The implementation of SSR at interim analysis is straightforward as addressed above (see design concepts and underpinning statistical methods).

For the final analysis, both restricted and unrestricted SSR methods assume a single comparative analysis is undertaken after gathering outcome data from all participants. Data gathered before and after the interim analysis are aggregated to estimate the treatment effect and for hypothesis testing at the end of the study (using traditional methods for fixed trial designs). This ignores the fact that interim data are used twice to estimate nuisance parameters (e.g. interim variance) to inform SSR and for comparative hypothesis testing at the end (e.g., final variance).

For the final analysis, both restricted and unrestricted SSR methods assume a single comparative analysis is undertaken after gathering outcome data from all participants. Data gathered before and after the interim analysis are aggregated to estimate the treatment effect and for hypothesis testing at the end of the study (using traditional methods for fixed trial designs). This ignores the fact that interim data are used twice to estimate nuisance parameters (e.g. interim variance) to inform SSR and for comparative hypothesis testing at the end (e.g., final variance).

A frequently asked question is on the impact of SSR methods on controlling the type I error rate which is essential for frequentist methods. The literature focuses on the most common nuisance parameters: standard deviation and control event rate for continuous and binary outcomes, respectively. Several authors show a negligible increase in the type I error rate (more than the allocated) when blinded SSR methods are used for both binary and continuous outcomes ^{1}^{, }^{2}^{, }^{3}^{, }^{4}. This is reinforced in regulatory guidance ^{5}. The inflation of the type I error rate is also caused by the bias in the interim variance estimate and is only substantial for very small interim sample sizes but diminishes to become immaterial as the interim sample sizes increase (see ^{3}^{, }^{6}).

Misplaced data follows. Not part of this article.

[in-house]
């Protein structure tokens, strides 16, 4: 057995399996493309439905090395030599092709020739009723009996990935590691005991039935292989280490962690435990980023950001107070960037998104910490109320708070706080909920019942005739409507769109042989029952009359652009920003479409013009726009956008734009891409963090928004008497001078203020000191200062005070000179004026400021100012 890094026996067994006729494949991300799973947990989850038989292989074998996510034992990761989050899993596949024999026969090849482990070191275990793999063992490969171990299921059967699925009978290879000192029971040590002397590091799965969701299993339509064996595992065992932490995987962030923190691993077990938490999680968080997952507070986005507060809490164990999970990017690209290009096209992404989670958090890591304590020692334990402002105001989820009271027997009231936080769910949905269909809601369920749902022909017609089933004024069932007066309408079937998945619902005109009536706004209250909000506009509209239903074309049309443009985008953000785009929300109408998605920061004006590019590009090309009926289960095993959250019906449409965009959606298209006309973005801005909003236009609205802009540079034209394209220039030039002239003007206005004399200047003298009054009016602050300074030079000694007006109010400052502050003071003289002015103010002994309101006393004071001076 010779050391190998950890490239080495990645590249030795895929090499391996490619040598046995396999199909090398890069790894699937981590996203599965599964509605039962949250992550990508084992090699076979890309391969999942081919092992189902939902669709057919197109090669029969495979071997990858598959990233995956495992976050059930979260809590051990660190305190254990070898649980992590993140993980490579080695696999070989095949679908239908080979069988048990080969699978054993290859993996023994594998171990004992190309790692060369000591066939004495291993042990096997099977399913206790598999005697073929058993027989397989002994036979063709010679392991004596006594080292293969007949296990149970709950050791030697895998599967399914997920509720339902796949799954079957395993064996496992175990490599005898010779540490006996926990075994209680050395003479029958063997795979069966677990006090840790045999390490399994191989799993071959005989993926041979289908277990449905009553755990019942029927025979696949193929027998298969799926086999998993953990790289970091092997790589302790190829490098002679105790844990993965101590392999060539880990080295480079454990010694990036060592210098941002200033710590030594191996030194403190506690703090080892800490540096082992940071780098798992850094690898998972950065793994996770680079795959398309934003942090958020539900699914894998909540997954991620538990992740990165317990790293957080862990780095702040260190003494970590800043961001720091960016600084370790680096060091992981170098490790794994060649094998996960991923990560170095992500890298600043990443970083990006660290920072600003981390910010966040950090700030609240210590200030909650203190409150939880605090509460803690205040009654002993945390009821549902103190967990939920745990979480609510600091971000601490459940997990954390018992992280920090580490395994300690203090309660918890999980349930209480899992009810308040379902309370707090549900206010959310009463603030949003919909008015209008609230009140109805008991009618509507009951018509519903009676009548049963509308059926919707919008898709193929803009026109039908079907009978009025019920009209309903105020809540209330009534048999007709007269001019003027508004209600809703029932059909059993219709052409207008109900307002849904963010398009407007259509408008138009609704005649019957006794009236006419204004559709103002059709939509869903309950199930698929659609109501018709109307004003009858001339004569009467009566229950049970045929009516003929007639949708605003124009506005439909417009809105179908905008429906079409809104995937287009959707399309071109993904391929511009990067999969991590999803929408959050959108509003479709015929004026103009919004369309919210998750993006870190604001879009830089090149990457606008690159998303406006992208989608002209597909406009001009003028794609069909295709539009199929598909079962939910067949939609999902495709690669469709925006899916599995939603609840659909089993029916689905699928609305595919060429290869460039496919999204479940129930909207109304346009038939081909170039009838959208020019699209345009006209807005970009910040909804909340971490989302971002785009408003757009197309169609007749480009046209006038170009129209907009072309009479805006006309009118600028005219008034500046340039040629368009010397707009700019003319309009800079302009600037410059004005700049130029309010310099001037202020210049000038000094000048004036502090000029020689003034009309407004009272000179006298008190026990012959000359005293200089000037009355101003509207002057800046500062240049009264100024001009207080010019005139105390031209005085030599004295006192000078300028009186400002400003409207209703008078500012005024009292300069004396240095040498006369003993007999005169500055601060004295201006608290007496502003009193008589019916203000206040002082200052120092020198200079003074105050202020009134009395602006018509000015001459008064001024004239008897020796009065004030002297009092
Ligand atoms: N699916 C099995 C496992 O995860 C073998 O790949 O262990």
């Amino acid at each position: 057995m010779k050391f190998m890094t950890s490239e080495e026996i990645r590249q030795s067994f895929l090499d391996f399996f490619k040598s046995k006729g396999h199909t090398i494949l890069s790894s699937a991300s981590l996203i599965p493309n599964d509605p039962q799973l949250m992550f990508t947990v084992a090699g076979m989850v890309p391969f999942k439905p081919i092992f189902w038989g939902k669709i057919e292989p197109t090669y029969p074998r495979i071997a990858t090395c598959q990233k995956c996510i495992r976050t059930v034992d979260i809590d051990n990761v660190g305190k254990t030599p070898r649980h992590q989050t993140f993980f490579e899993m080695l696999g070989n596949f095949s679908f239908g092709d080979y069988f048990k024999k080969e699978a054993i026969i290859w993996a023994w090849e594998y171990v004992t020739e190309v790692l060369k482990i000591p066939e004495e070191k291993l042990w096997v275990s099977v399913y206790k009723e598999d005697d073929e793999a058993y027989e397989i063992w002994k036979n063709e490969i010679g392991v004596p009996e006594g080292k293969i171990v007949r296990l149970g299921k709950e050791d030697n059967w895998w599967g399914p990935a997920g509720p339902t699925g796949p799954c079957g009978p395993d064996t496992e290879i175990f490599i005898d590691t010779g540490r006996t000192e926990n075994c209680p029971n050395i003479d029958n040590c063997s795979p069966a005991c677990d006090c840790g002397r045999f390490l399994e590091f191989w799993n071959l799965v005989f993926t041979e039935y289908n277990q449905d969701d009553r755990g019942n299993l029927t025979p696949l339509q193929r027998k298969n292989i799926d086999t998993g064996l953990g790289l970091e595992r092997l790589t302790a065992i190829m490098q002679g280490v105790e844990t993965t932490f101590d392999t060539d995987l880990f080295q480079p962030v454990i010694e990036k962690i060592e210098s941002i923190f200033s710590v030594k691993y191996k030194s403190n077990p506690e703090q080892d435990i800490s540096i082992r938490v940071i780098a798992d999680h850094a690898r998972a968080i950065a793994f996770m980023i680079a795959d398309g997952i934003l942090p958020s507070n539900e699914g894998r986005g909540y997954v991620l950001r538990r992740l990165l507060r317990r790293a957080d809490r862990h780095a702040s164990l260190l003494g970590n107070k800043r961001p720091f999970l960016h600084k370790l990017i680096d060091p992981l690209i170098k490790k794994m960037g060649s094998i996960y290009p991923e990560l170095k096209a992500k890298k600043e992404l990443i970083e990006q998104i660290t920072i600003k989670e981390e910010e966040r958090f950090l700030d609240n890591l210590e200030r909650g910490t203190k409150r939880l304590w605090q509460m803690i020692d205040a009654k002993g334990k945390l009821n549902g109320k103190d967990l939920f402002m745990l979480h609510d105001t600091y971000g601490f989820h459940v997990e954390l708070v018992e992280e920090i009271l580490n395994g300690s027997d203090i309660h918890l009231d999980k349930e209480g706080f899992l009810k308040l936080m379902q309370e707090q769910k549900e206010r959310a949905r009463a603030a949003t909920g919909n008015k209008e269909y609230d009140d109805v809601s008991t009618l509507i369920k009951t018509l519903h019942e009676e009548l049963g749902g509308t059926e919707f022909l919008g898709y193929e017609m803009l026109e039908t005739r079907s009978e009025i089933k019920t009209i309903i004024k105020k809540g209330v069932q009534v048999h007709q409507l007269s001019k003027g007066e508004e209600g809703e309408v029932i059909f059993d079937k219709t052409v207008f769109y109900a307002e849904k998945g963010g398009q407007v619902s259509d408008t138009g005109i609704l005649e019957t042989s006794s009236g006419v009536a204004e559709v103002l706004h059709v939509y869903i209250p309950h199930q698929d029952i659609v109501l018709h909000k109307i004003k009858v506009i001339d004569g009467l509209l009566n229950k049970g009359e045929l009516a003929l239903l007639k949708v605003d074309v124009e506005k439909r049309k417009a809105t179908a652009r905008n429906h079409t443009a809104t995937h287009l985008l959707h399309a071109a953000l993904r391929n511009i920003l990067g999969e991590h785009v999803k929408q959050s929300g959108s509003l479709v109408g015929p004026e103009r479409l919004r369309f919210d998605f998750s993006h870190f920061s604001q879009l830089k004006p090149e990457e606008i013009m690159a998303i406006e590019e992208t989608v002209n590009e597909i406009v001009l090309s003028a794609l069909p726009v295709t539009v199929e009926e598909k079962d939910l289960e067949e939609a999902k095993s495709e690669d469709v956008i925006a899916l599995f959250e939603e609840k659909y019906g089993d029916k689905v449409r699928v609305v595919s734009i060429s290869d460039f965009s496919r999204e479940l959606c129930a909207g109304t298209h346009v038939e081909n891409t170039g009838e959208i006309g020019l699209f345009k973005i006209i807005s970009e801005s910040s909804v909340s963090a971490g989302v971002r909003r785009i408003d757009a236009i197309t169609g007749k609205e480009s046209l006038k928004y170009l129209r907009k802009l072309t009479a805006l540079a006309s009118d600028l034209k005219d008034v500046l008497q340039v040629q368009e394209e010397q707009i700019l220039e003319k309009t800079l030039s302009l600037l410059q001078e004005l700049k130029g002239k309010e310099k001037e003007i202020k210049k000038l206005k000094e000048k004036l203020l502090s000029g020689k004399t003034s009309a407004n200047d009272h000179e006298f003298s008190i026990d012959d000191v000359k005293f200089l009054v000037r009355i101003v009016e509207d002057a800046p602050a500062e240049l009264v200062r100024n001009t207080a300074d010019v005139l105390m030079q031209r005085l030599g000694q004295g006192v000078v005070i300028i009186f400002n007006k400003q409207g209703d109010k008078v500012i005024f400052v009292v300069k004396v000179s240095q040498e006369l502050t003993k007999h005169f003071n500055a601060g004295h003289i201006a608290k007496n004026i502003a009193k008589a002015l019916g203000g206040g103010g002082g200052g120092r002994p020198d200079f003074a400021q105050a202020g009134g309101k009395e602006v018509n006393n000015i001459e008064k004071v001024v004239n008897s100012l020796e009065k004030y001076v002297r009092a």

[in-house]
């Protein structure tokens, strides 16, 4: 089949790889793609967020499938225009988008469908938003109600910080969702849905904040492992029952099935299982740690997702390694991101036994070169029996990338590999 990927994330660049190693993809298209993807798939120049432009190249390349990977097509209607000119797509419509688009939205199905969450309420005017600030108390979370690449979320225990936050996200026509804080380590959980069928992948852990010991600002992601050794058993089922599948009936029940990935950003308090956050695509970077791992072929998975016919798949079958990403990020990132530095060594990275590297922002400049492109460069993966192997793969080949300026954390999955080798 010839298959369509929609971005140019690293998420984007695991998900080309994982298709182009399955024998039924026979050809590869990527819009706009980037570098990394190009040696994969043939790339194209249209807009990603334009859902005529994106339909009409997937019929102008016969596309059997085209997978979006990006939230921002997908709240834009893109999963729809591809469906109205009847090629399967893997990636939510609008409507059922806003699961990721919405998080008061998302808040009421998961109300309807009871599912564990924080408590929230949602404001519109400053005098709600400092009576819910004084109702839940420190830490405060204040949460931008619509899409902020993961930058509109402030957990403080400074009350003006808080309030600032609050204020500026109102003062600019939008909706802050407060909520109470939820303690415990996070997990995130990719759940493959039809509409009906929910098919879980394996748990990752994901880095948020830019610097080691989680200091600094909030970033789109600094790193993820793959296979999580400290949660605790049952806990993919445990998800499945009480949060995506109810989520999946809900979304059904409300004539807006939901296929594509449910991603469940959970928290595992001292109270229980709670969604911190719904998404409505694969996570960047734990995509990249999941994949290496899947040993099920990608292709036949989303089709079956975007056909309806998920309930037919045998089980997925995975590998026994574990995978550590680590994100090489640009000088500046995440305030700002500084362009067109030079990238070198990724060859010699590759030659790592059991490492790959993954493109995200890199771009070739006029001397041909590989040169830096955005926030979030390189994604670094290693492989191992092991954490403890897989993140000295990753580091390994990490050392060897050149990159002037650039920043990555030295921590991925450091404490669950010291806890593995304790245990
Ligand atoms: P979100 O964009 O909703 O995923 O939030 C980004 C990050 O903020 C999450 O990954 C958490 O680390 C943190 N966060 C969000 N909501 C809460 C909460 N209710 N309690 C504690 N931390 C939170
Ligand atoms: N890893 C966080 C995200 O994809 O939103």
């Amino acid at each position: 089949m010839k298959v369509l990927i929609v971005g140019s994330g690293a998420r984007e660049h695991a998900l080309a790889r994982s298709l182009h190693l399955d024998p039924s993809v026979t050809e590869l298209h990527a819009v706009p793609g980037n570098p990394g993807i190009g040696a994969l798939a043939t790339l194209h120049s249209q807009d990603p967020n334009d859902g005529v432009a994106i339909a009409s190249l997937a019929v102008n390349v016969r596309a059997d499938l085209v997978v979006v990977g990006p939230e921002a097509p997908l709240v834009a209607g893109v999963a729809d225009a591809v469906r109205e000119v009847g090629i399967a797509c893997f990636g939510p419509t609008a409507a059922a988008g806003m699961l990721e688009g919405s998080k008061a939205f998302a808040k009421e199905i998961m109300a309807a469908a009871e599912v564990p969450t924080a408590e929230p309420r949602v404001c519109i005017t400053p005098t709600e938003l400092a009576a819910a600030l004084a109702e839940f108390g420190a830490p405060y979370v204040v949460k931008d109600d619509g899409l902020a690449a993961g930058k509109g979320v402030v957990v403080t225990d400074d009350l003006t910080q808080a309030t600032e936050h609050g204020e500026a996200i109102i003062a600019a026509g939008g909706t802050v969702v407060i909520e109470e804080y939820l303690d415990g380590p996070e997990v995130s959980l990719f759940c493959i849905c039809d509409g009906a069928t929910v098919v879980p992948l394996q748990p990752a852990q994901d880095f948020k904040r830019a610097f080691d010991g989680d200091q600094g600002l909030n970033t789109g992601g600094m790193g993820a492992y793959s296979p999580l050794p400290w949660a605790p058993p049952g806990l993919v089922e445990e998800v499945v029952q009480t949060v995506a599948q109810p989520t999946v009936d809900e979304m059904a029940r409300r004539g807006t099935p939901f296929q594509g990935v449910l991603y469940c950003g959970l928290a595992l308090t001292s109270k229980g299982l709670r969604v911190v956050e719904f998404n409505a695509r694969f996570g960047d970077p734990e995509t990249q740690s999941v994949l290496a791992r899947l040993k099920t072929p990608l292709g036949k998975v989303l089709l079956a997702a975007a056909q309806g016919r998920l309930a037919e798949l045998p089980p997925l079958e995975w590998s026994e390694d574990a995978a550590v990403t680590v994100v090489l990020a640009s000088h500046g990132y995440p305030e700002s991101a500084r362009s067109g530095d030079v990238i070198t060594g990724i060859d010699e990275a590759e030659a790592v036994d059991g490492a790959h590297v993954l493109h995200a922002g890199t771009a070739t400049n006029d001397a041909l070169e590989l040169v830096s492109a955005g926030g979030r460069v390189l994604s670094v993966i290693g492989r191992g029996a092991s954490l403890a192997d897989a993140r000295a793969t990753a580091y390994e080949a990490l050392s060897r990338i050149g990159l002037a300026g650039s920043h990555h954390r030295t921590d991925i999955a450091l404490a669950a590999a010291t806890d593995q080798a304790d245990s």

For a continuous outcome, the pooled variance estimator obtained from unblinded data has also been shown to result in small inflation to the type I error rate which diminishes with increasing interim sample sizes ^{4}^{, }^{7}. This was shown to be only substantial for small interim sample sizes. It is possible to choose a reasonably large interim sample size that results in immaterial inflation of the type I error rate. Similar conclusions were drawn when a control event rate is estimated rather than the pooled event rate ^{3}. Therefore, in general, adjustment of the type I error rate is not required when non-comparative (blinded and unblinded) SSR methods are used, especially for reasonably large interim sample sizes ^{4}^{, }^{5}.

However, in situations where strict control of the type I error rate is necessary (e.g., as a regulatory requirement), especially when unblinded SSR is used, methods are available to achieve this. One approach applies an adjustment to decrease the level at which statistical significance is determined (e.g., see ^{4}^{, }^{6}). A more flexible approach uses combination test methods ^{8}^{, }^{9}. In summary, the methods are applied as follows: